How do you build a wall between the railway and the sea?

We’re well on our way to completing section two of the new Dawlish sea wall in Devon.

It will make this section of railway more resilient to severe weather – and mean a safer railway for you and the people who live nearby.

We’ve faced many challenges building this bigger, better defence, but how have we overcome them?

An important stretch of railway:

The new sea wall is part of our South West Resilience Programme, which we began after the collapse of the railway in Dawlish in 2014.

An extreme storm that February led to an eight-week closure of the line in 2014, leaving the South West cut off by rail from the rest of England.

Our new sea wall will better protect the railway and the town of Dawlish from similar weather events. Our designs and meticulous construction methods will also ensure that the wall lasts for more than 100 years.

Tidal change:

Train travelling on tracks adjacent to Dawlish sea wall

One of the biggest challenges we’ve faced is the tide. Our teams are out on site 24/7 working between the sea and the railway.

The tide comes in twice a day and leaves us with only four to six working hours between each tidal change.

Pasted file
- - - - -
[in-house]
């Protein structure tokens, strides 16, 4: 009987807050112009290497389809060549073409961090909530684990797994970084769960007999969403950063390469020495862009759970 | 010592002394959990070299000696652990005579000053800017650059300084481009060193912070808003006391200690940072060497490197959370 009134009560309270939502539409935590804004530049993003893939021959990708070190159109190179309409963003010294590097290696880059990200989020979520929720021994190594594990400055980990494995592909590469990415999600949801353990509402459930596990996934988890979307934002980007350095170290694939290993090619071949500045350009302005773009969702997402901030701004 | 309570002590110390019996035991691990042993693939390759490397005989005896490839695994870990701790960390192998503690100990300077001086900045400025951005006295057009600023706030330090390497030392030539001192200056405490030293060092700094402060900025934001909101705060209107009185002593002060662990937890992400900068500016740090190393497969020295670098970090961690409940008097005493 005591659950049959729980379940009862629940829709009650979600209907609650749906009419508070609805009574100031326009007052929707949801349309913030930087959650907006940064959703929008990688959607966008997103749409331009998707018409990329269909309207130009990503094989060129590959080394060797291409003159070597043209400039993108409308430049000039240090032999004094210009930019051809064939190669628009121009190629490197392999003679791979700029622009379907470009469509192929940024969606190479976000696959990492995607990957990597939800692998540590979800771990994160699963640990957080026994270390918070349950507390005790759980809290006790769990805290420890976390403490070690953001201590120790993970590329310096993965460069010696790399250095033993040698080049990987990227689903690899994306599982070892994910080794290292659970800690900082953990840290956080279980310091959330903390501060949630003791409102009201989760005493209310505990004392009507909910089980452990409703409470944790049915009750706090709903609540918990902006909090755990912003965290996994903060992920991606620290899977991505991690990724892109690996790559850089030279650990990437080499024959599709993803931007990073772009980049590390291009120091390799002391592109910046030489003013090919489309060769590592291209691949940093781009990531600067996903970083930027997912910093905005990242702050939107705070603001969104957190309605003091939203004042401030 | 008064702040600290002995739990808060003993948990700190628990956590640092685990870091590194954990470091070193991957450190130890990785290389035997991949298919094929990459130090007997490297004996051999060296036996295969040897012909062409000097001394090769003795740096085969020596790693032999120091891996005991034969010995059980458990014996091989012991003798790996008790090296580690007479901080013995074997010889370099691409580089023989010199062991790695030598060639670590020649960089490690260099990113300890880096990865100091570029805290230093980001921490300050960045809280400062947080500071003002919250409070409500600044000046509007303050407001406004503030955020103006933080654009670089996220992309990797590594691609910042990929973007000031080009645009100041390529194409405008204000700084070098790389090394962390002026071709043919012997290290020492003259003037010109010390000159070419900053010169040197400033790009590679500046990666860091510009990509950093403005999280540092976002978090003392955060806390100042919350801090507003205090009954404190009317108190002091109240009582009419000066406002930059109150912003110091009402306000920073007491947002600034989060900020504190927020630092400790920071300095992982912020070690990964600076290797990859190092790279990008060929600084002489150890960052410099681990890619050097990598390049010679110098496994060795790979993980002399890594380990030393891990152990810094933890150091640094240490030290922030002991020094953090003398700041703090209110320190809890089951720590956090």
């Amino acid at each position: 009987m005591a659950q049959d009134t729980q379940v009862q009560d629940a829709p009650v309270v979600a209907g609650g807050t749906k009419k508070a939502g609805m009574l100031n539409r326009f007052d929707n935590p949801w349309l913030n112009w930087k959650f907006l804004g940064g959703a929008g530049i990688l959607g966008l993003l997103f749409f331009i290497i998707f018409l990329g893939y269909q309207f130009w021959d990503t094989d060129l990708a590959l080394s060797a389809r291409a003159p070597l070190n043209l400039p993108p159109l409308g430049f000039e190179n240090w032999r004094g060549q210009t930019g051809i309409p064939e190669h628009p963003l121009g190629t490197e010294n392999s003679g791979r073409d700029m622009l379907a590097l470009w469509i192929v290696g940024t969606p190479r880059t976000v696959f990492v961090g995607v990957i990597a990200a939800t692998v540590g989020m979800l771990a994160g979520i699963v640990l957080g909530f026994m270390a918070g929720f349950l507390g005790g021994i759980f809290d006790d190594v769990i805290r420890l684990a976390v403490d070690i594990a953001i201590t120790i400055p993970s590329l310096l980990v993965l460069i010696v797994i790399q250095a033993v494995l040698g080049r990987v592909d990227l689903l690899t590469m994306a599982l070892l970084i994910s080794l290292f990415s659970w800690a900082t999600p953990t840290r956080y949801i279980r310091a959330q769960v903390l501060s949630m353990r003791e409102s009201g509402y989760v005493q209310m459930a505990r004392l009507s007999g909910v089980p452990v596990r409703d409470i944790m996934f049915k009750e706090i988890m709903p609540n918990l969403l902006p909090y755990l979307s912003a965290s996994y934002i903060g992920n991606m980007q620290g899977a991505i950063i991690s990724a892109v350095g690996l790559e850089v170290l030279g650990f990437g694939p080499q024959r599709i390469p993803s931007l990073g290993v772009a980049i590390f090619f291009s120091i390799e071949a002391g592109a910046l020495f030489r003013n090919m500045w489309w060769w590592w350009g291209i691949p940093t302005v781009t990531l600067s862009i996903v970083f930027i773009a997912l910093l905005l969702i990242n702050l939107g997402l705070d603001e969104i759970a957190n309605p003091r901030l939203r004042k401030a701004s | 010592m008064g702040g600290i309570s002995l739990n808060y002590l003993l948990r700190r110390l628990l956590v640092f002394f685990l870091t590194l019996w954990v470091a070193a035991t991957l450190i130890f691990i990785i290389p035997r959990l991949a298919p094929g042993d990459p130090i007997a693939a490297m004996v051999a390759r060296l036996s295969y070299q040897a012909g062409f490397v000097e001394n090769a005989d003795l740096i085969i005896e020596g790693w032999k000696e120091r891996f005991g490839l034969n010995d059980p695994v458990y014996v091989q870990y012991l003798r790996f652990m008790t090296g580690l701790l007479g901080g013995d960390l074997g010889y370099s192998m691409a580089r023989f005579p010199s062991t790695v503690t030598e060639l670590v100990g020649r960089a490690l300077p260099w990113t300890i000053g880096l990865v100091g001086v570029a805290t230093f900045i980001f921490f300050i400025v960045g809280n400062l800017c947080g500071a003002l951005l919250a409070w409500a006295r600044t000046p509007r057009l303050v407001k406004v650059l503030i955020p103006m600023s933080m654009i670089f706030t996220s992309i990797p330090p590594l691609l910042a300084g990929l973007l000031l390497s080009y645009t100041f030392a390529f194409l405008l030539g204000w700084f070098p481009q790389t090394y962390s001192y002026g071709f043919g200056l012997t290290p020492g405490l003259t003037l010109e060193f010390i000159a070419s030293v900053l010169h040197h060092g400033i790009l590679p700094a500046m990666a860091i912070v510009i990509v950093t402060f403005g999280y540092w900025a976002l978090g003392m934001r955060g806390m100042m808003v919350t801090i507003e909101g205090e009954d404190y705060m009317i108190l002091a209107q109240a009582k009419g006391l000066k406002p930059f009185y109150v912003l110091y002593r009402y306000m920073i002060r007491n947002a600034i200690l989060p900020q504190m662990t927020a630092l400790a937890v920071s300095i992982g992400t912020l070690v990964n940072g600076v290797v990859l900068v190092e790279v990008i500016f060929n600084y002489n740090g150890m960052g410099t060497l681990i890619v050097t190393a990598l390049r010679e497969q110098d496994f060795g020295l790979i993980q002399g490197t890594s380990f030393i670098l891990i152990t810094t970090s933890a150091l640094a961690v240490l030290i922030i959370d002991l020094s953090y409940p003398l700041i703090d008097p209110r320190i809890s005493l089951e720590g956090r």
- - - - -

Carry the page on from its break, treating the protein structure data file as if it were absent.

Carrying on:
We need much larger machinery and equipment to build a bigger sea wall and need to get it to site.

Access to site:

Getting our machines to hasn’t been easy, with the sea in front of us and the railway and busy town of Dawlish right behind.

Facing the challenges:

We used the WaveWalker – a floating barge that can carry all our heavy machinery and allow us to carry on building during high tide.

It meant we could install the heavy steel and concrete foundations 24 hours a day to ensure we delivered section two of the sea wall on time. Our teams also used a landing craft to bring in cranes and excavators to install pre-cast concrete sections of the wall.

Not Just a sea wall:

We’ve carefully considered the local community and have worked hard to include a new promenade and walkway with access to the beach.

It includes a ramp for step-free access.

Artist impression view of new promenade towards Dawlish station with train

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